As both a Broadway play and a hit movie, "Guys and Dolls" has always wowed its audience.
Chantilly High aims to do likewise with its presentation, Wednesday-Saturday, Nov. 12-15, at 7 p.m., in the school auditorium. Tickets are $8; call 703-222-8182.
"I think every age will enjoy it," said drama director Shannon Khatcheressian. "It has comedy and romance and explores relationships and the New York gambling scene in 1948-50. The set, costumes and mood of the entire piece are modeled after the Dick Tracy comic strip, with really bright colors, lots of energy and elaborate dance numbers."
The leads are double-cast in this rollicking musical comprised of 36 actors and 15 crew members, and students have been rehearsing since August. "You've got to choreograph all the dances, learn the vocal parts for the songs and learn the lines for the acting," explained senior Matt Jewel, 17, who plays rough Chicago gangster Big Jule. "It's hard work."
DRAMA DIRECTOR Ed Monk designed and is helping build the sets, featuring a backdrop of New York City's skyline, plus other locations. Khatcheressian and Robinson English teacher Rebekah McKendry did the choreography, and Khatcheressian's sister-in-law Molly, a Longfellow Middle music teacher, is vocal director and pit conductor.
Five Chantilly strings students will perform with professional musicians. And since the show's so technically difficult, a professional is doing the lighting. As for the actors, director Khatcheressian says they're doing an excellent job.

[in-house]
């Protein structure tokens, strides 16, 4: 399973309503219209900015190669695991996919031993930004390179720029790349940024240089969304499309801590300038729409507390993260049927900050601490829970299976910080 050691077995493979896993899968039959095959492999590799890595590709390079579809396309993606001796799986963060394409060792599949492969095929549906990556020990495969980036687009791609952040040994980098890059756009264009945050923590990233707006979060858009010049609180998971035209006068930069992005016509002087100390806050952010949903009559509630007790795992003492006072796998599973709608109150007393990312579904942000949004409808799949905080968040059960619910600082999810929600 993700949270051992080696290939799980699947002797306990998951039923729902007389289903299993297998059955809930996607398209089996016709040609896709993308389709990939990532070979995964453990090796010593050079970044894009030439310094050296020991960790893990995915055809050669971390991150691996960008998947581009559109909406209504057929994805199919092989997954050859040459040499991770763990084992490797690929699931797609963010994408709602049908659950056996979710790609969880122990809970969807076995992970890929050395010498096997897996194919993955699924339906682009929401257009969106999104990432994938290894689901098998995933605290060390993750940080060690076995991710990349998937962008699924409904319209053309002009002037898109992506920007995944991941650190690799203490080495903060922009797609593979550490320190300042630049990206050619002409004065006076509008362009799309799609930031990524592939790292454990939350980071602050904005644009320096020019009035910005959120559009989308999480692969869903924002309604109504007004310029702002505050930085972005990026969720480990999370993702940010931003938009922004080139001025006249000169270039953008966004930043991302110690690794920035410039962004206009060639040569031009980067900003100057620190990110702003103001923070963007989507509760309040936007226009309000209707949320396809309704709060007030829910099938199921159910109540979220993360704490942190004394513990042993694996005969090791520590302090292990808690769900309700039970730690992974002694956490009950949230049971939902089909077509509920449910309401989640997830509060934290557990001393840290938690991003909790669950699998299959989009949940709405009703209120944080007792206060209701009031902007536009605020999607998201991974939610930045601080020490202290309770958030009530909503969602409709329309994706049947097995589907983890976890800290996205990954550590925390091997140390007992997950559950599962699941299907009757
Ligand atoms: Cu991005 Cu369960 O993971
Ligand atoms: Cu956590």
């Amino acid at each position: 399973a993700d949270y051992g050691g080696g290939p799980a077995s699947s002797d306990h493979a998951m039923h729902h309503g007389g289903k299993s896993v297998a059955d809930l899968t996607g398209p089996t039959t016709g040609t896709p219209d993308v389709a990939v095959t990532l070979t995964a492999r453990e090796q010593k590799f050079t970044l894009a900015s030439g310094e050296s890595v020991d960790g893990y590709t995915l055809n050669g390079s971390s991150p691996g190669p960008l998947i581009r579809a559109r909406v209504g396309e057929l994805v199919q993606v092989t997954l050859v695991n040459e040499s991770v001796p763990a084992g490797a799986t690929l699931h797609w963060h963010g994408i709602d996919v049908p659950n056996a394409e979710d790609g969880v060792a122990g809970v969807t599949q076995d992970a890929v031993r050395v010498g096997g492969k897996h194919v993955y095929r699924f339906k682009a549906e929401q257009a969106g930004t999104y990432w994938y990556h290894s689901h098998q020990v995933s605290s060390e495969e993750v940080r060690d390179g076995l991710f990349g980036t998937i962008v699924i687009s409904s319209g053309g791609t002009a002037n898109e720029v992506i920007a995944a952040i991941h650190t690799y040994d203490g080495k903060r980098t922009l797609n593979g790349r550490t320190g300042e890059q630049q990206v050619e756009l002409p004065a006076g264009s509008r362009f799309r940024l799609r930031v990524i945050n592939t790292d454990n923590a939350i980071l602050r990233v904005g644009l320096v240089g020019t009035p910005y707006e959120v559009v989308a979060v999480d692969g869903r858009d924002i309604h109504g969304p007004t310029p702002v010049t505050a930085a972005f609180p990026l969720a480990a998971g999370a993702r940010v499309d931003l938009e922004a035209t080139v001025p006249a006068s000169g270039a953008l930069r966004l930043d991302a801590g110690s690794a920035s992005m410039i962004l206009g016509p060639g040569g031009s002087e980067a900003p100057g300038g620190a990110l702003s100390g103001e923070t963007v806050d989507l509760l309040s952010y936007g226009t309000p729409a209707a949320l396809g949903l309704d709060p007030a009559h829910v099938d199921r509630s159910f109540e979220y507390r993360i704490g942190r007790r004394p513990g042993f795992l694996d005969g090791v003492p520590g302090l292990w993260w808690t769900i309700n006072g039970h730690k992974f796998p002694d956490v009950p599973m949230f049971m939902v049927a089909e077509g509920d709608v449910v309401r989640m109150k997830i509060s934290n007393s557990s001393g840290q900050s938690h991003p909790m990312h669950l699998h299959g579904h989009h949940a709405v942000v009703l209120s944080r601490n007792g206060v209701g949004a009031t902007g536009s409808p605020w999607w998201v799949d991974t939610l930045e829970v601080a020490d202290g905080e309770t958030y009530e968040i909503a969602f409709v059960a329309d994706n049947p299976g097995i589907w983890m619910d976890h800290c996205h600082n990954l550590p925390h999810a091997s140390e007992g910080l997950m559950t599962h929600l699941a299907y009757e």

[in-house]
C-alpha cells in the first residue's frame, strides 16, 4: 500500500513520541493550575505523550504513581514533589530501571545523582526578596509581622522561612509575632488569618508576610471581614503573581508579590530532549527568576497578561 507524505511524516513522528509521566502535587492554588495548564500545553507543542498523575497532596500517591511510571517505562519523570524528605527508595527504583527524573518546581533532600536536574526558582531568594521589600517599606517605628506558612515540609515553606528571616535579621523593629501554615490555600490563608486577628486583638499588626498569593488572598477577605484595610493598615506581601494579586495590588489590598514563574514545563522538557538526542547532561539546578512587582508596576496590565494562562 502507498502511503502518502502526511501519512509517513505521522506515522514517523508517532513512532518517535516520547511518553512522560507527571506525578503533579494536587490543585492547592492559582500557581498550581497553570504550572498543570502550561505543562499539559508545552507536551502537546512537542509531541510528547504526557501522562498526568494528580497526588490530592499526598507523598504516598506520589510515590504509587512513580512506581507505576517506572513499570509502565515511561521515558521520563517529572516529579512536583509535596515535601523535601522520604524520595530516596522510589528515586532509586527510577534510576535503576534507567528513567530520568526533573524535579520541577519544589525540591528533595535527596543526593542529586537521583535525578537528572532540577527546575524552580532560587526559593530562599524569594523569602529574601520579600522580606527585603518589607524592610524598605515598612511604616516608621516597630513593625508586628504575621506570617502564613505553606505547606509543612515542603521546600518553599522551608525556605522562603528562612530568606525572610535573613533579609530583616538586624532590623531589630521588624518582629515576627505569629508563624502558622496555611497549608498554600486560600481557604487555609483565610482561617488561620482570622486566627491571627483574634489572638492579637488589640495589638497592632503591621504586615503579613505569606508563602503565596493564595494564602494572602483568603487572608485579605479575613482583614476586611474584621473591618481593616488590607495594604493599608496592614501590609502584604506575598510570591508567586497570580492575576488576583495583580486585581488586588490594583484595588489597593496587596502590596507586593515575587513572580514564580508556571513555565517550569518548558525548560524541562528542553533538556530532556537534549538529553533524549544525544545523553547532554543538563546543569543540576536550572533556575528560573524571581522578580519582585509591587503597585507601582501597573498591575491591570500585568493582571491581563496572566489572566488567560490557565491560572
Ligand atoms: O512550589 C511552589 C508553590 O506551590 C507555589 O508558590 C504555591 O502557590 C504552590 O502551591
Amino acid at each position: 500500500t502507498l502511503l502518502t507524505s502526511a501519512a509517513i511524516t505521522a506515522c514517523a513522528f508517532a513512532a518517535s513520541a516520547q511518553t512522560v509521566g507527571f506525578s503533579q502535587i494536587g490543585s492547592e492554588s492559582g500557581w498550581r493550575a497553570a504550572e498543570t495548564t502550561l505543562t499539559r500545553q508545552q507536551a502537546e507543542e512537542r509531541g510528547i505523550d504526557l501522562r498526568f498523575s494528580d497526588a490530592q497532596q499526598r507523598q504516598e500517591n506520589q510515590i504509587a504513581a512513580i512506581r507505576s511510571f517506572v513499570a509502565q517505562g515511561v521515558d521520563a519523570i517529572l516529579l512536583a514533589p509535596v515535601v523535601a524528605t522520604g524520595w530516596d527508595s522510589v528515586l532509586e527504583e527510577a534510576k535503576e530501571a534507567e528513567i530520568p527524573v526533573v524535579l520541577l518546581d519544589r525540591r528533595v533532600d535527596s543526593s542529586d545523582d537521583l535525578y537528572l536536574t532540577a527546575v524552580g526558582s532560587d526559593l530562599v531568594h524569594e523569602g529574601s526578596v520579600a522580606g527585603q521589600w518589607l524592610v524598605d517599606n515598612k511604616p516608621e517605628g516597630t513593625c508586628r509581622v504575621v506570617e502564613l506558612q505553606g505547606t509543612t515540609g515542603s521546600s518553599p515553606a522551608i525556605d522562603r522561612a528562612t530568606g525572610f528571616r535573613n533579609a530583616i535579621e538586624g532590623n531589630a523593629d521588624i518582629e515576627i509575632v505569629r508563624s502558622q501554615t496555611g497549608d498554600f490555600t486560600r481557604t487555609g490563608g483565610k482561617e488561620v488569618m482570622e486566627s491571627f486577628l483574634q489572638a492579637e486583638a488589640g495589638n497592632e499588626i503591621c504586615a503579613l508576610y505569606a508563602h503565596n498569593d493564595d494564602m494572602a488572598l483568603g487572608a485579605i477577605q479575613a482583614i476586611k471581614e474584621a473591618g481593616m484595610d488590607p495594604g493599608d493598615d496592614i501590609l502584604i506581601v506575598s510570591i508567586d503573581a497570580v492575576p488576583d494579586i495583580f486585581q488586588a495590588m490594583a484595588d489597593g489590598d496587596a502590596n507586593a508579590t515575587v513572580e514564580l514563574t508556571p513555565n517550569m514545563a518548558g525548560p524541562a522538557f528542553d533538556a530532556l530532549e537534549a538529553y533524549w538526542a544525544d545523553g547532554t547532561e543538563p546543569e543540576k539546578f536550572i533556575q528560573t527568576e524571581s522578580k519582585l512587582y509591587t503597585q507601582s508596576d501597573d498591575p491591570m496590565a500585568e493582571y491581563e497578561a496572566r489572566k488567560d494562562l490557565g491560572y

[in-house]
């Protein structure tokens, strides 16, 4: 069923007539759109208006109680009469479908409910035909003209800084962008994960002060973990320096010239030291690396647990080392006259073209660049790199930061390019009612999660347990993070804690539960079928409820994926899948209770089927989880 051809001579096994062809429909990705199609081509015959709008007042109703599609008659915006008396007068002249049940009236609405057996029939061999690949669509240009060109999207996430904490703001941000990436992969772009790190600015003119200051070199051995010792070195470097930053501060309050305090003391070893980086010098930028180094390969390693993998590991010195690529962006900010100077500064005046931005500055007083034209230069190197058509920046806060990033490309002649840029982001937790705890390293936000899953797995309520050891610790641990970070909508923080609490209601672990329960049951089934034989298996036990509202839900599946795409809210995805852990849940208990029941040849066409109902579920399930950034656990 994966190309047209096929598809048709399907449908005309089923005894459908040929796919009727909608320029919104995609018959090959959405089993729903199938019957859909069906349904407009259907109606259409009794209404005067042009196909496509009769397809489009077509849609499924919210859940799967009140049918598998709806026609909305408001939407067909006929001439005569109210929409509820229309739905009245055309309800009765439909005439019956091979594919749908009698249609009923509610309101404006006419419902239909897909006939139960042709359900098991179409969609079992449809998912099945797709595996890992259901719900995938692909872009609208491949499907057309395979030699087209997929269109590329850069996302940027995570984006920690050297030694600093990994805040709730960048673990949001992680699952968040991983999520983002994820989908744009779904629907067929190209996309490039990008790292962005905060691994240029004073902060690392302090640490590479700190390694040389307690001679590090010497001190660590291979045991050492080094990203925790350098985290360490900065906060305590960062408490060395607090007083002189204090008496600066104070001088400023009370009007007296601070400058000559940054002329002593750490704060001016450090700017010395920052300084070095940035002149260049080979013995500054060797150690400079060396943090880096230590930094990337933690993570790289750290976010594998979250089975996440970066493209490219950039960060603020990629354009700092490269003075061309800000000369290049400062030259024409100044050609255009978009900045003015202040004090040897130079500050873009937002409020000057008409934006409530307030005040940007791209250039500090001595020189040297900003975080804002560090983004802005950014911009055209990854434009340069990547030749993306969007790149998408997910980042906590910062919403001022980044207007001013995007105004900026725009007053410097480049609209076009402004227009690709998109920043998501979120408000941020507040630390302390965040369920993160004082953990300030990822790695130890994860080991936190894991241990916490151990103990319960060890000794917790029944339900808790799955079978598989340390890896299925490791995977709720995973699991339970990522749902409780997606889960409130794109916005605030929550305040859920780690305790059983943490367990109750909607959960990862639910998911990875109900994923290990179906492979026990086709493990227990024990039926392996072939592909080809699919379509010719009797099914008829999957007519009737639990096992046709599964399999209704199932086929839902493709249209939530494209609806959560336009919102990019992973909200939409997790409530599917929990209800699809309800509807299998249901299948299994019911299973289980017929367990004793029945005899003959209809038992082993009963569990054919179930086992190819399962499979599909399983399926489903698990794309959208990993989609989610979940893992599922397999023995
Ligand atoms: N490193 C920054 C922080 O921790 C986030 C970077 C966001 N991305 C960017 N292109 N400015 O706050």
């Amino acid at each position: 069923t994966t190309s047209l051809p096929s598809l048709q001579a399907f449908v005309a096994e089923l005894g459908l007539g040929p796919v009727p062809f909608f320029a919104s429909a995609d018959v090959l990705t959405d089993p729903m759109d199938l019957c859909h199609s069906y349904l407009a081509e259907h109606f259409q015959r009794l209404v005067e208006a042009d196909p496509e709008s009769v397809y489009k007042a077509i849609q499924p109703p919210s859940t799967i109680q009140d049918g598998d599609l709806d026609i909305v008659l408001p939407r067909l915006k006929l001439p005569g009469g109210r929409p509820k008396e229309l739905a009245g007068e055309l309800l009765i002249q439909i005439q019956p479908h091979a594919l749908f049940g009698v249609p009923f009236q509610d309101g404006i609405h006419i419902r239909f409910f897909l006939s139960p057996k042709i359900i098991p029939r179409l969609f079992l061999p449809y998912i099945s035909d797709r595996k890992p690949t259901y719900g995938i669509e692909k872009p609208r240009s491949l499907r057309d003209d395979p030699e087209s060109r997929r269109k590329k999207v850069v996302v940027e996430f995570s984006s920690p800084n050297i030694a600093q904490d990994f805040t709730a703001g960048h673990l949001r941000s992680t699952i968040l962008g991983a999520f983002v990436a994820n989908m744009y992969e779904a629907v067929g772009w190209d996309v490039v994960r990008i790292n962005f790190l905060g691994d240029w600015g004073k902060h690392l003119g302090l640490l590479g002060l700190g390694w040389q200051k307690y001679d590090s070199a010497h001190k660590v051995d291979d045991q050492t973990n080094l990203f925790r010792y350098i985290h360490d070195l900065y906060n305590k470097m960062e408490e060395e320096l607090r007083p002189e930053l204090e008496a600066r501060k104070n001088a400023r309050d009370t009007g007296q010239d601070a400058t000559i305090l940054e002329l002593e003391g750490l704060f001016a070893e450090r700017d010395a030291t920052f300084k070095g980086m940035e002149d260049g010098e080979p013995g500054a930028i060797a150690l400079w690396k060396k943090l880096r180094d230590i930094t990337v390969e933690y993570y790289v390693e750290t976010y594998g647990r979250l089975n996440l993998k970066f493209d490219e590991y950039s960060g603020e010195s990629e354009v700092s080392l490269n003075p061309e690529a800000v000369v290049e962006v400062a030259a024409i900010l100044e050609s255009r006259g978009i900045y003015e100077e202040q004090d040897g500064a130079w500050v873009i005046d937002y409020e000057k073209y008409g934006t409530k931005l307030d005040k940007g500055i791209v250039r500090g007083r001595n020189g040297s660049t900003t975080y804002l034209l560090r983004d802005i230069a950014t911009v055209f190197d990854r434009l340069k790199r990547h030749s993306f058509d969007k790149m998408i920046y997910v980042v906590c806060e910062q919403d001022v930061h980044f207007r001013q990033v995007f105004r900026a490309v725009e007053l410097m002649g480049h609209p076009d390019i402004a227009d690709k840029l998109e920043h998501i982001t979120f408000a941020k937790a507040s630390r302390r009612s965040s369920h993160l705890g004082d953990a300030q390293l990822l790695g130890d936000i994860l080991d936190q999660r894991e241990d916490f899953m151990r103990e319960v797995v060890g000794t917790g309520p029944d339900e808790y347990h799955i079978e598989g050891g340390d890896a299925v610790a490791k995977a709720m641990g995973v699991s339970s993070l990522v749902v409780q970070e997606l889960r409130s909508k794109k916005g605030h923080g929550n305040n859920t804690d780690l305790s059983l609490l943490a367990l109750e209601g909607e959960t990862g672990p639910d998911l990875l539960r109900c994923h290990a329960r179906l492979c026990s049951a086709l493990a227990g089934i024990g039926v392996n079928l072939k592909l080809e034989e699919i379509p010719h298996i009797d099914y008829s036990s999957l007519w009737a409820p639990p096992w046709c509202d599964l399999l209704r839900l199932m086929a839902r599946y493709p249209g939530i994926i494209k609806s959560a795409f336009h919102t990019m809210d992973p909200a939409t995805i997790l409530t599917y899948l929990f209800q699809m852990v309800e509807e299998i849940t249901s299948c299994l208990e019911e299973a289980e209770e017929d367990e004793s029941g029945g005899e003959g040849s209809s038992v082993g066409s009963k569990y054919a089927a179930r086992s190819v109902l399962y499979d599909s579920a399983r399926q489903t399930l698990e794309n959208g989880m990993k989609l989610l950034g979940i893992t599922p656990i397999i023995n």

"It's really dance-heavy, and the musical numbers are more complicated than we did last year," she said. "But the students are doing fabulously; they're really committed, and things are going smoothly."
Jewel likes playing a craps-shooting gangster who comes into town looking for money. "He's very cranky and evil," said Jewel. "He's loud, obnoxious and rambunctious and causes a lot of trouble." That's also why he's so much fun to play.
"He has a lot of angry outbursts, so I get to take out all my stress from school, on stage," said Jewel. "He has lots of mood swings, so my emotions are all over the place. But he's really noticeable; he has a lot of funny lines, and it's great going nuts on stage." Calling the play's characters "colorful and eccentric," he said the audience will like them and get "really involved in their lives."
Juniors Mike Deveney and Nick Napier, both 16, portray gambler Nathan Detroit, who's trying to set up a craps game. "He's not a bad guy," said Deveney. "He's trying to stop gambling because his fiancé doesn't like it, but it's hard because he's done it so long and this is his life. He's also a wise guy — always making jokes and sarcastic one-liners."